Should I Watch..? 'The Delta Force'

Updated on November 27, 2018
Benjamin Cox profile image

Benjamin has been reviewing films for over ten years and has seen more action movies than he should probably admit to!

Poster for the film
Poster for the film | Source

What's the big deal?

The Delta Force is an action thriller film released in 1986 and is loosely based on the real-life hijacking of TWA Flight 847 the year before. The film was directed by Menahem Golan and was produced in Israel with shooting taking place entirely in the country. The film stars Lee Marvin in his final film appearance, Chuck Norris, Robert Forster, Robert Vaughn and George Kennedy. The film is notable for its parallels to real-life events as well as its electronic score by Alan Silvestri. The movie would go on to gross more than $17 million at the US box office but despite positive reviews at the time, the movie's fierce sense of patriotism and jingoistic approach to the story has left it looking old-fashioned in our post-9/11 world. It would also lead to a sequel in 1990 that only featured a returning Chuck Norris and was little more than a generic shooter.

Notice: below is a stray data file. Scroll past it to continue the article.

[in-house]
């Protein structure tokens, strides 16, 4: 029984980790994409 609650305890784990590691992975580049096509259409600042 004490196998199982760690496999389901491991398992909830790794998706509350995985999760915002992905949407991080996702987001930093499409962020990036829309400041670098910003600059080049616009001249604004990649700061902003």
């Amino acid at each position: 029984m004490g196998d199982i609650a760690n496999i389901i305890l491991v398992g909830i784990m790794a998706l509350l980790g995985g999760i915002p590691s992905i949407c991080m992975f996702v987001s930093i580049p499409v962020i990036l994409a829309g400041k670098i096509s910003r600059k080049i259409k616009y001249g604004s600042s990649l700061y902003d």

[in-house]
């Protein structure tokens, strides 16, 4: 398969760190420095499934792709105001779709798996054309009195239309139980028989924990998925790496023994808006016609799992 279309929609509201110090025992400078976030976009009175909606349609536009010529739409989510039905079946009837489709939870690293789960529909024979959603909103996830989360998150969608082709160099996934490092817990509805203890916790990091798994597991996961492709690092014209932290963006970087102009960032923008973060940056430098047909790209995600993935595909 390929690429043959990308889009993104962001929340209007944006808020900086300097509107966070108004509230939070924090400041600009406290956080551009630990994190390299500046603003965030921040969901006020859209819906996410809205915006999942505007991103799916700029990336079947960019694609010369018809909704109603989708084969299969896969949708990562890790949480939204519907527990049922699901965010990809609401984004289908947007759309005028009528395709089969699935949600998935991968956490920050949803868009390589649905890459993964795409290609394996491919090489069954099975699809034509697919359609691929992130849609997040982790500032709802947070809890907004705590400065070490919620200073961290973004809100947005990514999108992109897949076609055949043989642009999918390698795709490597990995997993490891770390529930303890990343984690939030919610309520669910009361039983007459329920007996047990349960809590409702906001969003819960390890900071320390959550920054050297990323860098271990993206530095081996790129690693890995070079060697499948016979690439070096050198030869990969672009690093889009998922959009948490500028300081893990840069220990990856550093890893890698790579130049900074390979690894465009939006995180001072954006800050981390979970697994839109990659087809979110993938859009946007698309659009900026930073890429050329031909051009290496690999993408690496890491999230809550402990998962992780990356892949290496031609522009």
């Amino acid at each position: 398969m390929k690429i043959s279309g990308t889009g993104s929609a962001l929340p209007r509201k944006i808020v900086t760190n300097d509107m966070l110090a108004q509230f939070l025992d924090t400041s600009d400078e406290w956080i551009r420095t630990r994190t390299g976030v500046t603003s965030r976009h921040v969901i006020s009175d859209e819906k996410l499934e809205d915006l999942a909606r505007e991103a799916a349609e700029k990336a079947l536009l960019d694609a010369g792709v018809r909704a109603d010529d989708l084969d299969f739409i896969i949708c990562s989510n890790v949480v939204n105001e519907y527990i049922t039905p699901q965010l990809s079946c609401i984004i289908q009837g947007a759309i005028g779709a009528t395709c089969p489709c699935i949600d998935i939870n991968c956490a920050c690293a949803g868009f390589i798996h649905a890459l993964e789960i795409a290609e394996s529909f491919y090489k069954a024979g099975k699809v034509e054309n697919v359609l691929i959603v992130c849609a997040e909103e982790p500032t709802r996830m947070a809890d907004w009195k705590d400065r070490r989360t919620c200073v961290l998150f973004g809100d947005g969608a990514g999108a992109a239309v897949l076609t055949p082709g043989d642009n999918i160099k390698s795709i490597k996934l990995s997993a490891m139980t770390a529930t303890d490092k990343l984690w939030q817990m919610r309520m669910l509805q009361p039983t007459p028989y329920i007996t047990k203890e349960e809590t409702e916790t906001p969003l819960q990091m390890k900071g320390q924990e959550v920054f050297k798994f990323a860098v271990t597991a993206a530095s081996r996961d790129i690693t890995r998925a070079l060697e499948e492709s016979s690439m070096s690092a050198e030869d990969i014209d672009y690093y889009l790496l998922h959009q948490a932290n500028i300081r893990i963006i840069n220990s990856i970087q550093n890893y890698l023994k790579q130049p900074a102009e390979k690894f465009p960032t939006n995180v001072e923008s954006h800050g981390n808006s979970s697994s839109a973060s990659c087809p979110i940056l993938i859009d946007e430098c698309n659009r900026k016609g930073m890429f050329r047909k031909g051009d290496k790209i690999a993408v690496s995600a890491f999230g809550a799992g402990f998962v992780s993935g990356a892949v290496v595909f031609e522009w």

Forgettable

2 stars for The Delta Force

What's it about?

After a mission ends in catastrophe for the US's crack anti-terrorist unit Delta Force, Captain Scott McCoy resigns and settles down on his ranch. Five years later, a flight travelling from Cairo to New York via Athens is hijacked by two Iranian terrorists who hold all 144 passengers and crew hostage and divert the plane to Beirut. Threatening to blow the plane up, the terrorists Abdul Rafai and Mustafa separate the Jewish passengers and transfer them to a heavily-guarded militant compound in Beirut (under the noses of the authorities) before taking on board reinforcements and flying on to Algiers.